The James Zadroga 9/11 Victim Compensation Fund may run out of money before it can satisfy all the claims of 9/11 victims and first responders, many of whom ended up with cancer from inhaling dust at the site.
Some are hoping that the fund will be reauthorized once it pays out the $7.37 billion or after December 2020, when it is supposed to end. It had a record 20,000 new claims in 2018 and 4,800 in January 2019 alone, according to the Washington Times.
Currently, rewards are being cut from $250,00 for life-threatening cancers to $125,000 to try to satisfy claims. A new bill would extend funding through 2090 to cover all cases of cancer arising from the terror attacks on that day.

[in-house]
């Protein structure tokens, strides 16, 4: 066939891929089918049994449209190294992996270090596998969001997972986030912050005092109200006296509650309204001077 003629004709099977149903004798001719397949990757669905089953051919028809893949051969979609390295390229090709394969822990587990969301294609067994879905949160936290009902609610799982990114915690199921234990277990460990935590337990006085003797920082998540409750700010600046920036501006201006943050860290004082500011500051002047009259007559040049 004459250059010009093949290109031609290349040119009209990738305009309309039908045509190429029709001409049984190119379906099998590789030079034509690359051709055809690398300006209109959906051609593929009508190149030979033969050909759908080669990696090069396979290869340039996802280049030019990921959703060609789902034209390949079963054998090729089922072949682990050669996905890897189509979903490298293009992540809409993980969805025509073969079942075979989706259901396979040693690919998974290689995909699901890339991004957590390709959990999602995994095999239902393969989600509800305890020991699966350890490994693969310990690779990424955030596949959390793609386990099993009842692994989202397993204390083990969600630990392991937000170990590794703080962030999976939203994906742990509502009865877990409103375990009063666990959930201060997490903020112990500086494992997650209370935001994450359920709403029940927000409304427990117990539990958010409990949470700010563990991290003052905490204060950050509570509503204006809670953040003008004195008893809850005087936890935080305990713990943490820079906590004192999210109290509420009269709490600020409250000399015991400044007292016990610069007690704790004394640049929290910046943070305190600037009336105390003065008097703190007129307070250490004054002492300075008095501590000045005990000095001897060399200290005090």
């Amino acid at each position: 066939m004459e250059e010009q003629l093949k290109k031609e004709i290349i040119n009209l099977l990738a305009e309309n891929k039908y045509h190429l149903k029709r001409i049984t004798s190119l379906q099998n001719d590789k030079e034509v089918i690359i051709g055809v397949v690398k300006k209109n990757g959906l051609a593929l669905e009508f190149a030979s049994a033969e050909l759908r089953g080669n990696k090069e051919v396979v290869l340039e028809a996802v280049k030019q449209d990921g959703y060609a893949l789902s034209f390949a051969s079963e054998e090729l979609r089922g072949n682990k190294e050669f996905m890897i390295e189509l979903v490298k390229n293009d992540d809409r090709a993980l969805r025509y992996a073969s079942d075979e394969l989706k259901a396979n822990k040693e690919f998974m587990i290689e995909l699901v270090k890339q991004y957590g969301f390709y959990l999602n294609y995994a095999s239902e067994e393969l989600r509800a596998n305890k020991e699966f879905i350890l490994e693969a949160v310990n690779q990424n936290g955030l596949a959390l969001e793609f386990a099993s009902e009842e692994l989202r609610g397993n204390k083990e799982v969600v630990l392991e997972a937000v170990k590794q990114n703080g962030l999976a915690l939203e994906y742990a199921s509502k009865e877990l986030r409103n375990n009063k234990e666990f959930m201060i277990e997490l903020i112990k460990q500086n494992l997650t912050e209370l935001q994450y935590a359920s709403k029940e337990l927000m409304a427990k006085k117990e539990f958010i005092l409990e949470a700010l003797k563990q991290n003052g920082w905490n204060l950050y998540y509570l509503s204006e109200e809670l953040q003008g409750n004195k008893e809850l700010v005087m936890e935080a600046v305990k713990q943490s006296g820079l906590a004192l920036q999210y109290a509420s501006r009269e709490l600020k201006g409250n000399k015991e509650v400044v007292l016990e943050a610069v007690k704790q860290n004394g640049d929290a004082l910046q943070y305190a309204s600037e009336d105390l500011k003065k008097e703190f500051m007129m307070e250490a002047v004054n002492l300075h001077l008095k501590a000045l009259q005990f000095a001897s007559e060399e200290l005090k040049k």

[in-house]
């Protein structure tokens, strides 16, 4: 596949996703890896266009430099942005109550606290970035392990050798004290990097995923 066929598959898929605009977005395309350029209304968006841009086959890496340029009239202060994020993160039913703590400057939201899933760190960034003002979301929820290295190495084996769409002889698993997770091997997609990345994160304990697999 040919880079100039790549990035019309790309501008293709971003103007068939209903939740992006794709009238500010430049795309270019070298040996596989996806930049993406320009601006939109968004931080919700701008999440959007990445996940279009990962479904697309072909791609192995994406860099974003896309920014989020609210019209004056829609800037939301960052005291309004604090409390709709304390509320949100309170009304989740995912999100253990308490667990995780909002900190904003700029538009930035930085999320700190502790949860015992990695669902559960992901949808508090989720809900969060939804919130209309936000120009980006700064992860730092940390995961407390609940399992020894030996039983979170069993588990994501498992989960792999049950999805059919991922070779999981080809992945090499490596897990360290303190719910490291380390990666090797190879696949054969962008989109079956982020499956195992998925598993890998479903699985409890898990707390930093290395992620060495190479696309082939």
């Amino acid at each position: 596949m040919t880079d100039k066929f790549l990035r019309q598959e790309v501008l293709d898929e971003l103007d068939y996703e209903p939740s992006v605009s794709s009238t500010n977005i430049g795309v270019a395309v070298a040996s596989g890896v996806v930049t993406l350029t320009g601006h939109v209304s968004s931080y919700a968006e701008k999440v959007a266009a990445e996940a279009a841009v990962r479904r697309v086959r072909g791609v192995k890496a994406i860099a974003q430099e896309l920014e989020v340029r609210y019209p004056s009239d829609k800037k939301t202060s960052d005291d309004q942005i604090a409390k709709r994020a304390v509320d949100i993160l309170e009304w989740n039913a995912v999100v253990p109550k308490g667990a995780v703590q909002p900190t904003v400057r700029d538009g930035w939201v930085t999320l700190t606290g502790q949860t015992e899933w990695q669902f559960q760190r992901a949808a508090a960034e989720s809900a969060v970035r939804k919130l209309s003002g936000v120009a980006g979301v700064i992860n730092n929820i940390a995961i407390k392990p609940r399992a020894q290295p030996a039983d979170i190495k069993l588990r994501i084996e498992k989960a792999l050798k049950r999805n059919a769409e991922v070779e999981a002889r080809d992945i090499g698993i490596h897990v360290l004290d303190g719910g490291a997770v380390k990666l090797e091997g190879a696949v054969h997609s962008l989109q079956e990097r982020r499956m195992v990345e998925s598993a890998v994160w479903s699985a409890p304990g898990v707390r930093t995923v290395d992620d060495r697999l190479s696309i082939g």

Michael Barasch, a New York injury attorney, pointed out that cancer doesn’t strike everyone the same and that those being diagnosed now shouldn’t get less than others who got it earlier on.
The fund was established because the government had falsely reassured the public that the air was clean right after the 9/11 attacks. This means that some were exposed to the toxic dust through no fault of their own.
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